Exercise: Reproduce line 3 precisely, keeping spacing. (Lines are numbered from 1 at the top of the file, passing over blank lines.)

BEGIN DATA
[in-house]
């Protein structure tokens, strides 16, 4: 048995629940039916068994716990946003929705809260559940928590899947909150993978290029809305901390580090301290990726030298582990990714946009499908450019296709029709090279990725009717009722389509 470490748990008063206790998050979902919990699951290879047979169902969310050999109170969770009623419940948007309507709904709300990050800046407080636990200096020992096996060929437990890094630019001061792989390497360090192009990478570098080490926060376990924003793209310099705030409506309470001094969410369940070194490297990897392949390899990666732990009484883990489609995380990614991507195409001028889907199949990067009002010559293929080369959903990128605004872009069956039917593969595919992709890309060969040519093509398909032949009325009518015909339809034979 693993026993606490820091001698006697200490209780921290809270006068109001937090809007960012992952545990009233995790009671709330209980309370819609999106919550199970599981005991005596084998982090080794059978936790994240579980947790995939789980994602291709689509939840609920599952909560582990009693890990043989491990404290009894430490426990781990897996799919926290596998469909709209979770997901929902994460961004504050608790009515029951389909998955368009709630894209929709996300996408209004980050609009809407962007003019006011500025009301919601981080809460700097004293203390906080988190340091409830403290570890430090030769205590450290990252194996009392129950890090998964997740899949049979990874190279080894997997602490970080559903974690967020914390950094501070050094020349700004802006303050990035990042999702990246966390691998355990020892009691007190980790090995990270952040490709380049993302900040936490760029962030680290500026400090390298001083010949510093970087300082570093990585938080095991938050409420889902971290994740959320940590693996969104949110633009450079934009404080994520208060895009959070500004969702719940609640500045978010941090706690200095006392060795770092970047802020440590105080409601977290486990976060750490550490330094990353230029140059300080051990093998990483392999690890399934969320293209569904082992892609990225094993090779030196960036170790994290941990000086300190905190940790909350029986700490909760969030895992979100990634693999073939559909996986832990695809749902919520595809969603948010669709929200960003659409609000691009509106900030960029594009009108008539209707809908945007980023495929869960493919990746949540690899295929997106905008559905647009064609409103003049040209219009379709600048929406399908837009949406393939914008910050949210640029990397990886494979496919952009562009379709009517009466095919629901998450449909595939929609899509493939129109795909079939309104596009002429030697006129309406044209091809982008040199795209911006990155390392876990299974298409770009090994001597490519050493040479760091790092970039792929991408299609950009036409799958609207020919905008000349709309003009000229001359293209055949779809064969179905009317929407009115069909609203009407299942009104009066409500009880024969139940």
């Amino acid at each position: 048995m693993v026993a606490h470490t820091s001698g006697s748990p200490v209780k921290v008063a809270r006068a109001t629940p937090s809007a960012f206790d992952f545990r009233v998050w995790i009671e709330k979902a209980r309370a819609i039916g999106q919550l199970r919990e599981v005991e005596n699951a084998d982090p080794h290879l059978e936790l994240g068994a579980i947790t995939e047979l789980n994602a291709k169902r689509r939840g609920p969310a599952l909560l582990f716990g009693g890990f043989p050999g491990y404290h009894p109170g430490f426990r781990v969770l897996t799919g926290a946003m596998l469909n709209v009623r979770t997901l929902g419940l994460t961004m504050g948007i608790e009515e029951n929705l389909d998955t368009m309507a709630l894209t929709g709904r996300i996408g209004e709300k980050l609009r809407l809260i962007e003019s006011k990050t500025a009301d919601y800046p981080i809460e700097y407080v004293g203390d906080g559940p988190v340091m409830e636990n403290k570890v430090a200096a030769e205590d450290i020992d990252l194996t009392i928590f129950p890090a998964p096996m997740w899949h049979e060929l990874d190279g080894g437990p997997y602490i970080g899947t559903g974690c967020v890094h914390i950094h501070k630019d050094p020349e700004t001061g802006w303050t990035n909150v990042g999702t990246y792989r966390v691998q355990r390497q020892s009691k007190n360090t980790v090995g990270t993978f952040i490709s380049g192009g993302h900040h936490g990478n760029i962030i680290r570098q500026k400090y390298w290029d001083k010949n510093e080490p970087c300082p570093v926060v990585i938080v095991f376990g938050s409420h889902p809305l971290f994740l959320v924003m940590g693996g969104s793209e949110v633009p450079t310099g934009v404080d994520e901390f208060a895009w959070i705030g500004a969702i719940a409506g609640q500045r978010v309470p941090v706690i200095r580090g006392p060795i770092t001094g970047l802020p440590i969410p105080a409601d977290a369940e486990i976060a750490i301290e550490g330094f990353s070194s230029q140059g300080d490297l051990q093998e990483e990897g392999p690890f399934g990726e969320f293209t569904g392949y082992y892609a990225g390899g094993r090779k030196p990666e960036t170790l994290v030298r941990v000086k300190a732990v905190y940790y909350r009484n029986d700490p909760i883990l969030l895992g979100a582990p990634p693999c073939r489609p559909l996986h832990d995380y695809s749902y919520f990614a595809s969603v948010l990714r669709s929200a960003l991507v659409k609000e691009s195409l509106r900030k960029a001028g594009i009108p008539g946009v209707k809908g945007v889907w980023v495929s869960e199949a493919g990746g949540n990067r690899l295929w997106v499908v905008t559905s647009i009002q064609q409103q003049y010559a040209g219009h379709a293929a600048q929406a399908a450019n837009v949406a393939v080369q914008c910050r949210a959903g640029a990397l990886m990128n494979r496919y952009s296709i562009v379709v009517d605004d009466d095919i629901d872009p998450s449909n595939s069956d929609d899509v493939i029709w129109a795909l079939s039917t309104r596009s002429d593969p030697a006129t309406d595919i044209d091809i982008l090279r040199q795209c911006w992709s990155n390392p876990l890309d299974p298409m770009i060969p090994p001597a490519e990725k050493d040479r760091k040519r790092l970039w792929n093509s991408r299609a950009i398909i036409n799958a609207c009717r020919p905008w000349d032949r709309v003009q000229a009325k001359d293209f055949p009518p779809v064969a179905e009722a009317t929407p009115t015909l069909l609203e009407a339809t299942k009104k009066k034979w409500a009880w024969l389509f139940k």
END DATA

């Amino acid at each position: 048995m693993v026993a606490h470490t820091s001698g006697s748990p200490v209780k921290v008063a809270r006068a109001t629940p937090s809007a960012f206790d992952f545990r009233v998050w995790i009671e709330k979902a209980r309370a819609i039916g999106q919550l199970r919990e599981v005991e005596n699951a084998d982090p080794h290879l059978e936790l994240g068994a579980i947790t995939e047979l789980n994602a291709k169902r689509r939840g609920p969310a599952l909560l582990f716990g009693g890990f043989p050999g491990y404290h009894p109170g430490f426990r781990v969770l897996t799919g926290a946003m596998l469909n709209v009623r979770t997901l929902g419940l994460t961004m504050g948007i608790e009515e029951n929705l389909d998955t368009m309507a709630l894209t929709g709904r996300i996408g209004e709300k980050l609009r809407l809260i962007e003019s006011k990050t500025a009301d919601y800046p981080i809460e700097y407080v004293g203390d906080g559940p988190v340091m409830e636990n403290k570890v430090a200096a030769e205590d450290i020992d990252l194996t009392i928590f129950p890090a998964p096996m997740w899949h049979e060929l990874d190279g080894g437990p997997y602490i970080g899947t559903g974690c967020v890094h914390i950094h501070k630019d050094p020349e700004t001061g802006w303050t990035n909150v990042g999702t990246y792989r966390v691998q355990r390497q020892s009691k007190n360090t980790v090995g990270t993978f952040i490709s380049g192009g993302h900040h936490g990478n760029i962030i680290r570098q500026k400090y390298w290029d001083k010949n510093e080490p970087c300082p570093v926060v990585i938080v095991f376990g938050s409420h889902p809305l971290f994740l959320v924003m940590g693996g969104s793209e949110v633009p450079t310099g934009v404080d994520e901390f208060a895009w959070i705030g500004a969702i719940a409506g609640q500045r978010v309470p941090v706690i200095r580090g006392p060795i770092t001094g970047l802020p440590i969410p105080a409601d977290a369940e486990i976060a750490i301290e550490g330094f990353s070194s230029q140059g300080d490297l051990q093998e990483e990897g392999p690890f399934g990726e969320f293209t569904g392949y082992y892609a990225g390899g094993r090779k030196p990666e960036t170790l994290v030298r941990v000086k300190a732990v905190y940790y909350r009484n029986d700490p909760i883990l969030l895992g979100a582990p990634p693999c073939r489609p559909l996986h832990d995380y695809s749902y919520f990614a595809s969603v948010l990714r669709s929200a960003l991507v659409k609000e691009s195409l509106r900030k960029a001028g594009i009108p008539g946009v209707k809908g945007v889907w980023v495929s869960e199949a493919g990746g949540n990067r690899l295929w997106v499908v905008t559905s647009i009002q064609q409103q003049y010559a040209g219009h379709a293929a600048q929406a399908a450019n837009v949406a393939v080369q914008c910050r949210a959903g640029a990397l990886m990128n494979r496919y952009s296709i562009v379709v009517d605004d009466d095919i629901d872009p998450s449909n595939s069956d929609d899509v493939i029709w129109a795909l079939s039917t309104r596009s002429d593969p030697a006129t309406d595919i044209d091809i982008l090279r040199q795209c911006w992709s990155n390392p876990l890309d299974p298409m770009i060969p090994p001597a490519e990725k050493d040479r760091k040519r790092l970039w792929n093509s991408r299609a950009i398909i036409n799958a609207c009717r020919p905008w000349d032949r709309v003009q000229a009325k001359d293209f055949p009518p779809v064969a179905e009722a009317t929407p009115t015909l069909l609203e009407a339809t299942k009104k009066k034979w409500a009880w024969l389509f139940k």